Dotcom to Hollywood: I'm not your enemy'

By Paul Harper

Kim Dotcom has written an open letter to Hollywood to say he's not the enemy. Photo / File photo
Kim Dotcom has written an open letter to Hollywood to say he's not the enemy. Photo / File photo

Kim Dotcom says he is not Hollywood's "enemy" and he has solutions to help them cope in the internet age.

The internet mogul believes Hollywood film bosses lobbied the White House to have his filesharing website Megaupload taken down.

The Motion Picture Association of America has denied the accusation.

In a letter addressed to "Hollywood" published in the Hollywood Reporter, Dotcom said he is not their enemy.

"I am at the forefront of creating the cool stuff that will allow creative works to thrive in an Internet age. I have the solutions to your problems. I am not your enemy."

Dotcom said the internet "frightens" Hollywood.

"You get so comfortable with your ways of doing business that any change is perceived as a threat," he wrote.

"The problem is, we as a society don't have a choice: The law of human nature is to communicate more efficiently. And the economic benefits of high-speed Internet and unlimited cloud storage are so great that we need to plan for the day when the transfer of terabytes of data will be measured in seconds."

He said the "people of the Internet will unite" and will "prevail in the war for Internet freedom and innovation that you have launched".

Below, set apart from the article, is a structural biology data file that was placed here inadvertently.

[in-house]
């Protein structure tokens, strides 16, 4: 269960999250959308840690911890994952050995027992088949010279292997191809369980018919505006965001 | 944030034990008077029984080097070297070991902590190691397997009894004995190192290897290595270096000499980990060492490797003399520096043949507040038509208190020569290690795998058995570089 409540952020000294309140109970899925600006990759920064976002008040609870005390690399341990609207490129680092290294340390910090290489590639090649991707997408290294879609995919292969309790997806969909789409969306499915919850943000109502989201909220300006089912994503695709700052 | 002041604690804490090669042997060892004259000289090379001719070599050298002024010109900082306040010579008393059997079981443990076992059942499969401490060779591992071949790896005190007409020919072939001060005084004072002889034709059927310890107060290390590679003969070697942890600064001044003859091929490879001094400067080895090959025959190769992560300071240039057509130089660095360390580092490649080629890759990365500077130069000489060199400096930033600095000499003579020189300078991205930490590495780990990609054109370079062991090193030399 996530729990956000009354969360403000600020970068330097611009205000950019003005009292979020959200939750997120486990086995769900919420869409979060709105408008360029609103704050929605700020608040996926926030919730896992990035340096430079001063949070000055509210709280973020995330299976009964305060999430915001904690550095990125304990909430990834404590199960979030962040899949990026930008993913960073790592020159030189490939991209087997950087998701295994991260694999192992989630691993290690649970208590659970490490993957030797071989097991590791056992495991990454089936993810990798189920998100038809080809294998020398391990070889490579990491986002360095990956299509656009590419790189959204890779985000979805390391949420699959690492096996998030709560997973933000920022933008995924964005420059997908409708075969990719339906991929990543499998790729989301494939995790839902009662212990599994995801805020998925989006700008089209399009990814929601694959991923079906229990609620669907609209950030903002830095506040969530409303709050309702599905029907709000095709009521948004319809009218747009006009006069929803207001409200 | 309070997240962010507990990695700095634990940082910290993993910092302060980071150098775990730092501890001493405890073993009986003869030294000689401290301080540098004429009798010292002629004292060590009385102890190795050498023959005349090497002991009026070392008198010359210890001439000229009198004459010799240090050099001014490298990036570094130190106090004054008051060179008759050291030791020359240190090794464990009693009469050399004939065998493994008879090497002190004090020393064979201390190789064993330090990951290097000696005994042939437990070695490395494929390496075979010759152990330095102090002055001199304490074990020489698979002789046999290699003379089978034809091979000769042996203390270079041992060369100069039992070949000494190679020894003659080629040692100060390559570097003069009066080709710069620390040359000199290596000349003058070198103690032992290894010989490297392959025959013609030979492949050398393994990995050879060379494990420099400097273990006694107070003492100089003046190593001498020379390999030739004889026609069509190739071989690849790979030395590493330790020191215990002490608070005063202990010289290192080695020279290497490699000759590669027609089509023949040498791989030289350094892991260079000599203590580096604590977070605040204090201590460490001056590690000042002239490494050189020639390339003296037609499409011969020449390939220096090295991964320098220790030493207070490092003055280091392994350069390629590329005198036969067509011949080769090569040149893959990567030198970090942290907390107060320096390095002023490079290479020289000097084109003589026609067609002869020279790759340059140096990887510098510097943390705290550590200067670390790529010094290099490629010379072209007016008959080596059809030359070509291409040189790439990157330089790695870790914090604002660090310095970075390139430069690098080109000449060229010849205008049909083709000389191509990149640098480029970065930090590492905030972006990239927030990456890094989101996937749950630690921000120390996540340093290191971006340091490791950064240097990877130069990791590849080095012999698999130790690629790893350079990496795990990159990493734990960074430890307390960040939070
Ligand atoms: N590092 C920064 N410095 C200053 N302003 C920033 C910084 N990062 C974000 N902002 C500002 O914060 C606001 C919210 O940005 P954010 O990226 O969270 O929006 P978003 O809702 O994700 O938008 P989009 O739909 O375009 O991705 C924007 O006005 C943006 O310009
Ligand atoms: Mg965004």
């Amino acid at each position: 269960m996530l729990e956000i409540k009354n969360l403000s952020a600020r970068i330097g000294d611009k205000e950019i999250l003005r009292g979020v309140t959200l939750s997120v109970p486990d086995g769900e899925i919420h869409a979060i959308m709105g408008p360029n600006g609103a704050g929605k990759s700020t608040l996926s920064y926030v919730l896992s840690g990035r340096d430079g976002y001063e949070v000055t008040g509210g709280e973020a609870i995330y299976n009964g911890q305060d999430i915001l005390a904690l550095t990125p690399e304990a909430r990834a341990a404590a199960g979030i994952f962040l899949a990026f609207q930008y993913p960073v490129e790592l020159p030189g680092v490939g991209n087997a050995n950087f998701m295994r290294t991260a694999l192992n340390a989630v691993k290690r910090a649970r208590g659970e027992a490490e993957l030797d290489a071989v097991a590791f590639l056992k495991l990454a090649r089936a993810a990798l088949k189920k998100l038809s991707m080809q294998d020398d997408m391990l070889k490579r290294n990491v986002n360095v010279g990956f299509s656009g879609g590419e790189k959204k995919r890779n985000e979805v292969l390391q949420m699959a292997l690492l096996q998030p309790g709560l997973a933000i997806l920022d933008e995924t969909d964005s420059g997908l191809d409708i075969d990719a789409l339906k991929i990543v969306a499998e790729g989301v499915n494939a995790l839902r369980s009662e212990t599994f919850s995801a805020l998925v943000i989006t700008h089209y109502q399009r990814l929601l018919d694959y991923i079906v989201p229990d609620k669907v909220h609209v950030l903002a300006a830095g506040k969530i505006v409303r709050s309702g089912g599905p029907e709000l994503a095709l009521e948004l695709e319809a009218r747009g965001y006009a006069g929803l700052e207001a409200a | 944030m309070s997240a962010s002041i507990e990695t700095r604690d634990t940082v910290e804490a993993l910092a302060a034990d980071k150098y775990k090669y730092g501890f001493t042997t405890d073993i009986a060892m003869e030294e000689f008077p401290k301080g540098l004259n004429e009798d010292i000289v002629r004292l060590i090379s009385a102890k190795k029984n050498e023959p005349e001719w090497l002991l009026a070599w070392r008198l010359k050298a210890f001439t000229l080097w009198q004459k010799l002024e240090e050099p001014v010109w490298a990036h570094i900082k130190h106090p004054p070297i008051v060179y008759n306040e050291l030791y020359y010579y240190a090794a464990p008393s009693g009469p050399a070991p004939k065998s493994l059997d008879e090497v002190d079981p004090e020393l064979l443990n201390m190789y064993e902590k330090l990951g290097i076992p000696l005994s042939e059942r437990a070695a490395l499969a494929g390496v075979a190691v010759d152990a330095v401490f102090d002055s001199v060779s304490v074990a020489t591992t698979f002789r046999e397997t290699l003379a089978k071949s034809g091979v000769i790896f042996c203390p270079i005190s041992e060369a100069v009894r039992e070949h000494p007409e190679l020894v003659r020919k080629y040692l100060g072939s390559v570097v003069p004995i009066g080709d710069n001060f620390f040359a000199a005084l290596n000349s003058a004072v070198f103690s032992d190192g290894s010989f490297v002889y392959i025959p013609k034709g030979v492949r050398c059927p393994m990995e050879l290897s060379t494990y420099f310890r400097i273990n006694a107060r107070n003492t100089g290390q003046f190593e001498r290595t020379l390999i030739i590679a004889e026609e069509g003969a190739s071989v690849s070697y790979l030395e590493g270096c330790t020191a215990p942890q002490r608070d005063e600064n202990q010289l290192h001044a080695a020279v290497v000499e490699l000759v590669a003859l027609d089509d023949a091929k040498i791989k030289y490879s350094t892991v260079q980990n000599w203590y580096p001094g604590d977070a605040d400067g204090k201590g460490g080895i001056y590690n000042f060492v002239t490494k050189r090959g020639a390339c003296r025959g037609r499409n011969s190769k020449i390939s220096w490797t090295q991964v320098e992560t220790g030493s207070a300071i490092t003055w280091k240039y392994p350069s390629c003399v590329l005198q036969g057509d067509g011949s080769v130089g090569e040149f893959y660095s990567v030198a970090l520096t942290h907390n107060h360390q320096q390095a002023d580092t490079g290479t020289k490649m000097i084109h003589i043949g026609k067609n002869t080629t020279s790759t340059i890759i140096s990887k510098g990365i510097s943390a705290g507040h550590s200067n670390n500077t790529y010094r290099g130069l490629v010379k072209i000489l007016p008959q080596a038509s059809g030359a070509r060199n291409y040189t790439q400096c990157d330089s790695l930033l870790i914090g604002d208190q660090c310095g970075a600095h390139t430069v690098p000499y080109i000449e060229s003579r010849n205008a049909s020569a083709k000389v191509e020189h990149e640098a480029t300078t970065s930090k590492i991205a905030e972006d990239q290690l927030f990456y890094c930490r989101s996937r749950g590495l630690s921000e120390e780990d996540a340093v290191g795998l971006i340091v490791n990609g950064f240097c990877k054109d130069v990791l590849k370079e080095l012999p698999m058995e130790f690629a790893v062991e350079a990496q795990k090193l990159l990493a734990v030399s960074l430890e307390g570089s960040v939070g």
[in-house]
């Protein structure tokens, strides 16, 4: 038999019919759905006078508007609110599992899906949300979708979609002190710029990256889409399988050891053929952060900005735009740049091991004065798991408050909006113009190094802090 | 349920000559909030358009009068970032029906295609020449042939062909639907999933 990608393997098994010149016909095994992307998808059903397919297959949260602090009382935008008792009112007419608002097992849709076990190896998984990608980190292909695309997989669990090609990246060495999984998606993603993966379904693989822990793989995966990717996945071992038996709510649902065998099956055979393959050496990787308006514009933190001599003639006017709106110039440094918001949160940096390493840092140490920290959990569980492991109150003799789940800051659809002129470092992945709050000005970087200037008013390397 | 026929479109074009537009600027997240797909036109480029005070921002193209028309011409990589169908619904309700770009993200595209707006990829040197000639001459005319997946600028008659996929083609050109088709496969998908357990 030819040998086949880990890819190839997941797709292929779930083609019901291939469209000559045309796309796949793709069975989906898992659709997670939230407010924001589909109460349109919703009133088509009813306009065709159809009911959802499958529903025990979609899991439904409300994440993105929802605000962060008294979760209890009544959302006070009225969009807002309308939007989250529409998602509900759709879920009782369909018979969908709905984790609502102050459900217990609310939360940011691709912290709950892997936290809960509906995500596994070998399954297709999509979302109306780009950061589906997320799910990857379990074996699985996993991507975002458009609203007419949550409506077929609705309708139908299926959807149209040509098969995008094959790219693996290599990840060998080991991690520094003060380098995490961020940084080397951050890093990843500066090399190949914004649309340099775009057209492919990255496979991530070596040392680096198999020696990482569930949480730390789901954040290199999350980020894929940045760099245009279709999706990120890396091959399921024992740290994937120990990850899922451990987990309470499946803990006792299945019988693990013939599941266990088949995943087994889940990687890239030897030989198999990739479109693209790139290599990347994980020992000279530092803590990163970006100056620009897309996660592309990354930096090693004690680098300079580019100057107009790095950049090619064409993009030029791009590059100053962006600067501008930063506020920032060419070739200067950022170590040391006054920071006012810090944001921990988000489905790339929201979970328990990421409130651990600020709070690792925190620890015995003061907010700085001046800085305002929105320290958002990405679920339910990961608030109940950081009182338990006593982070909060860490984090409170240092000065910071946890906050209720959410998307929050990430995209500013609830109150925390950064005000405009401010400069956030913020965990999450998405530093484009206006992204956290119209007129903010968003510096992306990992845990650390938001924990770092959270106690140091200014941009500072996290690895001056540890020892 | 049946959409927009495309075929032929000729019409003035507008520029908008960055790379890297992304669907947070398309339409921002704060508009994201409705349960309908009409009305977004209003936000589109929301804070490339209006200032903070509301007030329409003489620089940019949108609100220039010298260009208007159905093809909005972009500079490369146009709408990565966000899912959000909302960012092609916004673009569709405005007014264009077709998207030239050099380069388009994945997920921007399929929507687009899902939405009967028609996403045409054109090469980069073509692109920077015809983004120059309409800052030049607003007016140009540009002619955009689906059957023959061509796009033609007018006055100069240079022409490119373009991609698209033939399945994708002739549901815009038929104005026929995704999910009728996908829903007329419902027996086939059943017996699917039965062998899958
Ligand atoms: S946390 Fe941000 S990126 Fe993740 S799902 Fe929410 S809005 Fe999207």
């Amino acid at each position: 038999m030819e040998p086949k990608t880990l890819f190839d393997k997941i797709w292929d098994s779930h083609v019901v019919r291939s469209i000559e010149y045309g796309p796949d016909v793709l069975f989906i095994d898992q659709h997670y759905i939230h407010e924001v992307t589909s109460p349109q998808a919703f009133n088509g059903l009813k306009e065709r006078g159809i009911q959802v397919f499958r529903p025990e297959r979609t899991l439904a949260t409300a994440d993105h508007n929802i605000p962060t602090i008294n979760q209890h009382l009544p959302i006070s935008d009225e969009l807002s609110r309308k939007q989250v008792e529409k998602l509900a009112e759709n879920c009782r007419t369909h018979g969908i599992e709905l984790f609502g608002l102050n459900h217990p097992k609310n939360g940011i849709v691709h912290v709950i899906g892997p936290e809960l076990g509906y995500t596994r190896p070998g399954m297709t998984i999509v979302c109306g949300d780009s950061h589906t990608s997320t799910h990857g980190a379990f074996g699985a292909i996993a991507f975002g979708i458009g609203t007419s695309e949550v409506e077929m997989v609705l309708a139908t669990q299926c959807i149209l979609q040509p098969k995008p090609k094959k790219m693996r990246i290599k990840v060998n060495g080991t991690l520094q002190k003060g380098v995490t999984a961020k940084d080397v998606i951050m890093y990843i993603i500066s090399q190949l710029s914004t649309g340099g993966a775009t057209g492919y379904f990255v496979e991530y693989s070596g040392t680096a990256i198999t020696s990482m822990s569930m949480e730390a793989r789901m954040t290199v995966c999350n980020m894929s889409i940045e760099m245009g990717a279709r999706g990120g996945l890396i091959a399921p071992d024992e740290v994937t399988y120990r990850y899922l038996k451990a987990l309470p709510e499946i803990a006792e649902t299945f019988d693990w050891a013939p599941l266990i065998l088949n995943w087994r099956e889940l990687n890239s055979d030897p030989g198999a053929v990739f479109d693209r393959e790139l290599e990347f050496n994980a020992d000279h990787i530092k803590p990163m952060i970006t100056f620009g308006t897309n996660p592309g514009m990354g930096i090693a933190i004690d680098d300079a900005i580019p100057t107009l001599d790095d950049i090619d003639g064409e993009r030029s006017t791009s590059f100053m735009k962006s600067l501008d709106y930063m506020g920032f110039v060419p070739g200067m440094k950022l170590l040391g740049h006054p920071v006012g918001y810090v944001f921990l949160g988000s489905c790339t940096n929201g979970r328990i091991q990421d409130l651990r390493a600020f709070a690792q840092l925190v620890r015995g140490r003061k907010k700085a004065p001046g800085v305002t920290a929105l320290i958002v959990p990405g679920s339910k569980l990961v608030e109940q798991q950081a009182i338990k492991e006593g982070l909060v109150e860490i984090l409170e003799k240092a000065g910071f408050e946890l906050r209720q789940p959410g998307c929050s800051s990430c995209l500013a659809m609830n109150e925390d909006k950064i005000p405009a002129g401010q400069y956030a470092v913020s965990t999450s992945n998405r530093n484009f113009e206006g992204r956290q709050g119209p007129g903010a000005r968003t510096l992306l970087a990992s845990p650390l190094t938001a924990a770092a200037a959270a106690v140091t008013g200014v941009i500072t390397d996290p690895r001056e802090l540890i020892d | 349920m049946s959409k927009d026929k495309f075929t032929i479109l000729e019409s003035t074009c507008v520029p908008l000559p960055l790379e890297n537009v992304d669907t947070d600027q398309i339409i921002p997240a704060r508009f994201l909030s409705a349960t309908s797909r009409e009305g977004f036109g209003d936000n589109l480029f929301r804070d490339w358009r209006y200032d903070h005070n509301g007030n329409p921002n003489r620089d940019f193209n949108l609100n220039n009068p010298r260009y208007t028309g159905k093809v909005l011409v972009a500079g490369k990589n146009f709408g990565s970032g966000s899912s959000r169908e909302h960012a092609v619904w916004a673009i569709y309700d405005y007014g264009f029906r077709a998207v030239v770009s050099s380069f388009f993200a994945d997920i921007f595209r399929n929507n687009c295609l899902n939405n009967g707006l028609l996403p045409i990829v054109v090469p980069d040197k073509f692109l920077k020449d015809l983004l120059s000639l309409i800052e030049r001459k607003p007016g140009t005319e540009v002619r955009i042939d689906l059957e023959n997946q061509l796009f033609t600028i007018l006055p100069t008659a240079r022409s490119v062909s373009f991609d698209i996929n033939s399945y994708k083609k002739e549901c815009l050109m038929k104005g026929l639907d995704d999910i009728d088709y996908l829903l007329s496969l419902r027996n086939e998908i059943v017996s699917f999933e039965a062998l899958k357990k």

"We have logic, human nature and the invisible hand on our side."

"Regardless of the issues you have with new technologies, you can't just engage armed forces halfway around the world, rip a peaceful man from his family, throw him in jail, terminate his business without a trial, take everything he owns without a hearing, deprive him of a fair chance to defend himself and do all that while your propaganda machine is destroying him in the media. Is that who you want to be?"

"There can still be a happy ending. I am working on solutions. Just call me or my lawyers. You know where to find me. Unfortunately I can only do lunch in New Zealand."

A High Court hearing next month will hear evidence of the January raid during which Dotcom and Megaload associates Finn Batato, Mathias Ortmann and Bram van der Kolk were arrested.

The FBI has accused Dotcom and his co-accused of the world's biggest case of criminal copyright violation.

Dotcom's comments come as Judge David Harvey surrendered his role in the case suggesting the United States was the "enemy" in comments during a copyright discussion at an internet conference.

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